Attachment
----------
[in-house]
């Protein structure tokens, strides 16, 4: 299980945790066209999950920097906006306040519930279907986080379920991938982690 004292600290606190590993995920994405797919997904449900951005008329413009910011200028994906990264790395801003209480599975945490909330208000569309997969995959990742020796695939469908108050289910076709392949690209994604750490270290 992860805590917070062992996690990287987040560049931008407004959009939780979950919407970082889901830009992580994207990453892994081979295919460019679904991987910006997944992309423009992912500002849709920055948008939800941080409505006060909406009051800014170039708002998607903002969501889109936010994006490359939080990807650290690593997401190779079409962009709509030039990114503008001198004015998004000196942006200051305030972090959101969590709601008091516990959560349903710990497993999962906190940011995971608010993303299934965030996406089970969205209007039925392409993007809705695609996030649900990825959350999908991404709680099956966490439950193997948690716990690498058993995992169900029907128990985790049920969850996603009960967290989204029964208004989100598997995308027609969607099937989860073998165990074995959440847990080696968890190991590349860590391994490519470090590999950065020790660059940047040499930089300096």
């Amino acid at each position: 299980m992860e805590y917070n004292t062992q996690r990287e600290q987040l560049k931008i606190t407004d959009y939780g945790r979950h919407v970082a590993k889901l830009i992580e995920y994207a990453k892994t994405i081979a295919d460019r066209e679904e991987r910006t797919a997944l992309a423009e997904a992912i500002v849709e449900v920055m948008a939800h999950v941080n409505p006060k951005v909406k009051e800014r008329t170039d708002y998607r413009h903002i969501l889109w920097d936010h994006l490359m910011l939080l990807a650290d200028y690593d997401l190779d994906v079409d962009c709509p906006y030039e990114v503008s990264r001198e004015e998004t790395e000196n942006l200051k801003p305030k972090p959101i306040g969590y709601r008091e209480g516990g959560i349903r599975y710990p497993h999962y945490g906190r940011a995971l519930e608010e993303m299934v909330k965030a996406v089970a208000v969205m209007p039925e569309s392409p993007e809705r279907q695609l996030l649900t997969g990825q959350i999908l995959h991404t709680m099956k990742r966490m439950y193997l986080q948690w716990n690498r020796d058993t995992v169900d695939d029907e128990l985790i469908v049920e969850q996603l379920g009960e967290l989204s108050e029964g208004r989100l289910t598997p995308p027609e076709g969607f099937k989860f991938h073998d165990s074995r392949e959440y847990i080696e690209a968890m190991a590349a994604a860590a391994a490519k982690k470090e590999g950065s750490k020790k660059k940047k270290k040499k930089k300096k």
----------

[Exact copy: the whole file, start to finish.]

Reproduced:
[in-house]
């Protein structure tokens, strides 16, 4: 299980945790066209999950920097906006306040519930279907986080379920991938982690 004292600290606190590993995920994405797919997904449900951005008329413009910011200028994906990264790395801003209480599975945490909330208000569309997969995959990742020796695939469908108050289910076709392949690209994604750490270290 992860805590917070062992996690990287987040560049931008407004959009939780979950919407970082889901830009992580994207990453892994081979295919460019679904991987910006997944992309423009992912500002849709920055948008939800941080409505006060909406009051800014170039708002998607903002969501889109936010994006490359939080990807650290690593997401190779079409962009709509030039990114503008001198004015998004000196942006200051305030972090959101969590709601008091516990959560349903710990497993999962906190940011995971608010993303299934965030996406089970969205209007039925392409993007809705695609996030649900990825959350999908991404709680099956966490439950193997948690716990690498058993995992169900029907128990985790049920969850996603009960967290989204029964208004989100598997995308027609969607099937989860073998165990074995959440847990080696968890190991590349860590391994490519470090590999950065020790660059940047040499930089300096």
């Amino acid at each position: 299980m992860e805590y917070n004292t062992q996690r990287e600290q987040l560049k931008i606190t407004d959009y939780g945790r979950h919407v970082a590993k889901l830009i992580e995920y994207a990453k892994t994405i081979a295919d460019r066209e679904e991987r910006t797919a997944l992309a423009e997904a992912i500002v849709e449900v920055m948008a939800h999950v941080n409505p006060k951005v909406k009051e800014r008329t170039d708002y998607r413009h903002i969501l889109w920097d936010h994006l490359m910011l939080l990807a650290d200028y690593d997401l190779d994906v079409d962009c709509p906006y030039e990114v503008s990264r001198e004015e998004t790395e000196n942006l200051k801003p305030k972090p959101i306040g969590y709601r008091e209480g516990g959560i349903r599975y710990p497993h999962y945490g906190r940011a995971l519930e608010e993303m299934v909330k965030a996406v089970a208000v969205m209007p039925e569309s392409p993007e809705r279907q695609l996030l649900t997969g990825q959350i999908l995959h991404t709680m099956k990742r966490m439950y193997l986080q948690w716990n690498r020796d058993t995992v169900d695939d029907e128990l985790i469908v049920e969850q996603l379920g009960e967290l989204s108050e029964g208004r989100l289910t598997p995308p027609e076709g969607f099937k989860f991938h073998d165990s074995r392949e959440y847990i080696e690209a968890m190991a590349a994604a860590a391994a490519k982690k470090e590999g950065s750490k020790k660059k940047k270290k040499k930089k300096k």